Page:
The COVID-19 pandemic has caused an overabundance of valid and invalid information to spread rapidly via traditional media as well as by internet and digital communication. Health literacy (HL) is the ability to access, understand, appraise, and apply health information, making it fundamental for finding, interpreting, and correctly using COVID-19 information. A cross-sectional study of a sample of 3500 participants representative of the Italian adult population aged 18+ years was conducted in Italy in 2021. A validated HL questionnaire was employed, including sections on coronavirus-related HL, general HL, sociodemographic characteristics, risk factors, and respondents' lifestyle. Of our sample, 49.3% had "excellent" levels of coronavirus-related HL and 50.7% had "sufficient" (20.7%) or "limited" (30.0%) levels. Although the overall HL-COVID level was high, many participants reported difficulties dealing with COVID-19 information; in particular, participants older than 65 years, with a low education level, living in southern regions of Italy, and with high financial deprivation. Targeted public information campaigns and the promotion of HL are required for better navigation of health information environments. The COVID-19 pandemic has highlighted the need to improve HL and to prepare the general population for future emergency and non-emergency situations, confirming that HL can be considered a social vaccine.

Rosano, A., Lorini, C., Unim, B., Griebler, R., Cadeddu, C., Regazzi, L., Galeone, D., Palmieri, L., Coronavirus-Related Health Literacy: A Cross-Sectional Study during the COVID-19 Pandemic in Italy, <<INTERNATIONAL JOURNAL OF ENVIRONMENTAL RESEARCH AND PUBLIC HEALTH>>, 2022; 19 (7): 1-13. [doi:10.3390/ijerph19073807] [http://hdl.handle.net/10807/214347]

Coronavirus-Related Health Literacy: A Cross-Sectional Study during the COVID-19 Pandemic in Italy

Rosano, Aldo;Cadeddu, Chiara;Regazzi, Luca;
2022

Abstract

The COVID-19 pandemic has caused an overabundance of valid and invalid information to spread rapidly via traditional media as well as by internet and digital communication. Health literacy (HL) is the ability to access, understand, appraise, and apply health information, making it fundamental for finding, interpreting, and correctly using COVID-19 information. A cross-sectional study of a sample of 3500 participants representative of the Italian adult population aged 18+ years was conducted in Italy in 2021. A validated HL questionnaire was employed, including sections on coronavirus-related HL, general HL, sociodemographic characteristics, risk factors, and respondents' lifestyle. Of our sample, 49.3% had "excellent" levels of coronavirus-related HL and 50.7% had "sufficient" (20.7%) or "limited" (30.0%) levels. Although the overall HL-COVID level was high, many participants reported difficulties dealing with COVID-19 information; in particular, participants older than 65 years, with a low education level, living in southern regions of Italy, and with high financial deprivation. Targeted public information campaigns and the promotion of HL are required for better navigation of health information environments. The COVID-19 pandemic has highlighted the need to improve HL and to prepare the general population for future emergency and non-emergency situations, confirming that HL can be considered a social vaccine.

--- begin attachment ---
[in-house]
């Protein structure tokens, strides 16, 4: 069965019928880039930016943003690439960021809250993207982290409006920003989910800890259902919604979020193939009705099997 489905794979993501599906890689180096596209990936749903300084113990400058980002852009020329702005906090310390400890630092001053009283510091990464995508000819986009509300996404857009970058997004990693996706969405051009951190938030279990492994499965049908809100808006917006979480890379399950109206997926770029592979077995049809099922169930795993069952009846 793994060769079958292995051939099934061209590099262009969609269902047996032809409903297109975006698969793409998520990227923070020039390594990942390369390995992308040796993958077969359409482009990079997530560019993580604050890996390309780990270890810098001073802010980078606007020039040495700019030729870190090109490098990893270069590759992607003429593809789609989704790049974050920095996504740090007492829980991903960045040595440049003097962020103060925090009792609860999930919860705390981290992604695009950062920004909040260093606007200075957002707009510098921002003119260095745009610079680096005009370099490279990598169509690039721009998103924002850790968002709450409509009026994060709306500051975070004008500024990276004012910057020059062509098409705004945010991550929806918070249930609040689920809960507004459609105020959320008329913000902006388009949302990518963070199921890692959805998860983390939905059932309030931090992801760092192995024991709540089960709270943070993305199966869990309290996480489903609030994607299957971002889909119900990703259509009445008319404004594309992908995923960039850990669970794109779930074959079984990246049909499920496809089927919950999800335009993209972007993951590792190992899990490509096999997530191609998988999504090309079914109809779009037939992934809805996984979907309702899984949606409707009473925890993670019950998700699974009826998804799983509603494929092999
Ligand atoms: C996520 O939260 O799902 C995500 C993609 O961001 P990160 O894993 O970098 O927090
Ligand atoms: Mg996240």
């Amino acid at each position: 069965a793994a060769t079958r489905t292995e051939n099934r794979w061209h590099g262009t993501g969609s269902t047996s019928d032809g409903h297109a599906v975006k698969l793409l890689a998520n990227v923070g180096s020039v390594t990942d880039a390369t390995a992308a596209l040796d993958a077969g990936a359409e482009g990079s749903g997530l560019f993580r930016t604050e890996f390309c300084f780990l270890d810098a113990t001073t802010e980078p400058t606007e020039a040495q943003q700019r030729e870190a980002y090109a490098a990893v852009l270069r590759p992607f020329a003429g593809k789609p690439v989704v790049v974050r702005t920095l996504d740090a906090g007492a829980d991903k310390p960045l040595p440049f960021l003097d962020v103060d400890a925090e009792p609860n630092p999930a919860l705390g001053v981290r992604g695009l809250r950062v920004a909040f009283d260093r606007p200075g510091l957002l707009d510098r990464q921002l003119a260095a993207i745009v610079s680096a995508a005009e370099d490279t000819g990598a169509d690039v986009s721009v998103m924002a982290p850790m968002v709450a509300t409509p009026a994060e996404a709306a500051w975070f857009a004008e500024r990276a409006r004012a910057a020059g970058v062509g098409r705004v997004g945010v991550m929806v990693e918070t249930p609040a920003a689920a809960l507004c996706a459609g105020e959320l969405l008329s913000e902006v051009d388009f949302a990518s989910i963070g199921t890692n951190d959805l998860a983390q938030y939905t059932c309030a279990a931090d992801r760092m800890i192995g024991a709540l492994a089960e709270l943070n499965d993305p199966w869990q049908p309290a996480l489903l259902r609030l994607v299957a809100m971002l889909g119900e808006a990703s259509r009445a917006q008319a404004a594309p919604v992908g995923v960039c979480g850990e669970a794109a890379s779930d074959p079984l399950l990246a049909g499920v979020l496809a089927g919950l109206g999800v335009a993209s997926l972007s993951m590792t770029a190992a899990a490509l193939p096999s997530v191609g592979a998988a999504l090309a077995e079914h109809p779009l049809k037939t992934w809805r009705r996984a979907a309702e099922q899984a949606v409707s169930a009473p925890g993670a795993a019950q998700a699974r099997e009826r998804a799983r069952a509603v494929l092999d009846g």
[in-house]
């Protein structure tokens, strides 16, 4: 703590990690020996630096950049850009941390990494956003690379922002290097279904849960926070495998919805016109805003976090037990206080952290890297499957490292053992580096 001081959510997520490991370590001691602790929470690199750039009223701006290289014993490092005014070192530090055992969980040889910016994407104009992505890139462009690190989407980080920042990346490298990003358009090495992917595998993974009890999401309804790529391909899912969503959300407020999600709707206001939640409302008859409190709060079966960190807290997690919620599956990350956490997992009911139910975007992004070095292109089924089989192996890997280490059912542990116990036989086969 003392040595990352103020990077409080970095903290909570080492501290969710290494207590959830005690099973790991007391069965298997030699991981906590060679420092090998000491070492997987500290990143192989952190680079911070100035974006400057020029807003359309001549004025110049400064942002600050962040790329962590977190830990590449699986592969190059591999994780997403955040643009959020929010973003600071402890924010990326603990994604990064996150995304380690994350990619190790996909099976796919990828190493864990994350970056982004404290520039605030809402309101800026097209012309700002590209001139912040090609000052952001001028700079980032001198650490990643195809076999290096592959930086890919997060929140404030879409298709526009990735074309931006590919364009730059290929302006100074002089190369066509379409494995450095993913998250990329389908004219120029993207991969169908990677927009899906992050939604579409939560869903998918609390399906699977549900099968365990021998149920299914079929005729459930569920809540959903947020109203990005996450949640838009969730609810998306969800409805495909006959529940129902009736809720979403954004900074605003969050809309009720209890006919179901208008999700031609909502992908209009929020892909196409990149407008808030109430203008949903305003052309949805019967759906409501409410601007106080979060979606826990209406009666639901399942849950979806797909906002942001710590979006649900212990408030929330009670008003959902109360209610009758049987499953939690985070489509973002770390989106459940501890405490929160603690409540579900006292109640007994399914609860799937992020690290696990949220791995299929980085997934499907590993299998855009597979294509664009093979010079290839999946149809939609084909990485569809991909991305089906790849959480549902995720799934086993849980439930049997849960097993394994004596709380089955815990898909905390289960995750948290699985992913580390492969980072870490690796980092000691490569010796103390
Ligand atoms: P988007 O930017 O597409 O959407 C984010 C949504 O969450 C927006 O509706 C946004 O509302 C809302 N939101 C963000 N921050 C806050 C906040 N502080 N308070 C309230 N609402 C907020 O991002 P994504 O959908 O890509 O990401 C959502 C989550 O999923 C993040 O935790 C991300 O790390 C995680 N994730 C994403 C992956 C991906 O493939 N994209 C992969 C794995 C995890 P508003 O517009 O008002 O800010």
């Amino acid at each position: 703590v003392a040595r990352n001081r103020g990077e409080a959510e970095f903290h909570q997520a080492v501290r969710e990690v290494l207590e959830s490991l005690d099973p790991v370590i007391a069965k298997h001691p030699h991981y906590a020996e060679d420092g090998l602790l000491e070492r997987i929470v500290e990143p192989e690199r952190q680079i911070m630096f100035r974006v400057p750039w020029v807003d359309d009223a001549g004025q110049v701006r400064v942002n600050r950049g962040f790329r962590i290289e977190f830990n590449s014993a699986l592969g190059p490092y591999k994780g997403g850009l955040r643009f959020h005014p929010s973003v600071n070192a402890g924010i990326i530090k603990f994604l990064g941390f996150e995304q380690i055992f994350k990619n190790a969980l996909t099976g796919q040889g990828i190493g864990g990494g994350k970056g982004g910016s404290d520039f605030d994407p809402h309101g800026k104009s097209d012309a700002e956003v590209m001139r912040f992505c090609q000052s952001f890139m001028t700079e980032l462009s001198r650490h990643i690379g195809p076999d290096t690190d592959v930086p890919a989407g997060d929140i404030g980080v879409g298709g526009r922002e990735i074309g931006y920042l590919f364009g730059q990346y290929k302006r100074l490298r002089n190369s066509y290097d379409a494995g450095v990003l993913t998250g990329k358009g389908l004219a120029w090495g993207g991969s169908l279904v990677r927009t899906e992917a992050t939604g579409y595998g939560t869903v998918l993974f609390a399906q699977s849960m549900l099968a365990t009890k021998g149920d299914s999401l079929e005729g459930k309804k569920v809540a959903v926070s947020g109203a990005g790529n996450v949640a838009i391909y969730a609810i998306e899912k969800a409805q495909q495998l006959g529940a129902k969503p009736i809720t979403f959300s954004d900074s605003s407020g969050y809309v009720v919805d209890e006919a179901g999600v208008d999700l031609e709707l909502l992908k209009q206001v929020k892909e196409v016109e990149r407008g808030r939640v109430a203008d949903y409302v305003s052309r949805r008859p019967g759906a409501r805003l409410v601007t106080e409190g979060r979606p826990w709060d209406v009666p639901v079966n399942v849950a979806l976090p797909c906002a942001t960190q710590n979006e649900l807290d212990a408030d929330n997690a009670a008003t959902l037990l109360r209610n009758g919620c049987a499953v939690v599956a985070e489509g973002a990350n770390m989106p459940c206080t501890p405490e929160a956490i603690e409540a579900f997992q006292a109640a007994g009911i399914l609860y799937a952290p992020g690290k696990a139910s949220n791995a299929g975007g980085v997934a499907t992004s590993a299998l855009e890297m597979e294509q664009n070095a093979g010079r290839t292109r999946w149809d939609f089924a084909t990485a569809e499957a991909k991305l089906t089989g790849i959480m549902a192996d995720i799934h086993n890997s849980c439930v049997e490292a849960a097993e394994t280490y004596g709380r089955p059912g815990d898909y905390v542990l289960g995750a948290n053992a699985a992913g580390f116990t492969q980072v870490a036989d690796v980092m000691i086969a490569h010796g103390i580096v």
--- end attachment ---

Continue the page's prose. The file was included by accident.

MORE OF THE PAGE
Inglese
Rosano, A., Lorini, C., Unim, B., Griebler, R., Cadeddu, C., Regazzi, L., Galeone, D., Palmieri, L., Coronavirus-Related Health Literacy: A Cross-Sectional Study during the COVID-19 Pandemic in Italy, <<INTERNATIONAL JOURNAL OF ENVIRONMENTAL RESEARCH AND PUBLIC HEALTH>>, 2022; 19 (7): 1-13. [doi:10.3390/ijerph19073807] [http://hdl.handle.net/10807/214347]
File in questo prodotto:
Non ci sono file associati a questo prodotto.

I documenti in IRIS sono protetti da copyright e tutti i diritti sono riservati, salvo diversa indicazione.

Utilizza questo identificativo per citare o creare un link a questo documento: http://hdl.handle.net/10807/214347
Citazioni
  • ???jsp.display-item.citation.pmc??? 0
  • Scopus 0
  • ???jsp.display-item.citation.isi??? 0
social impact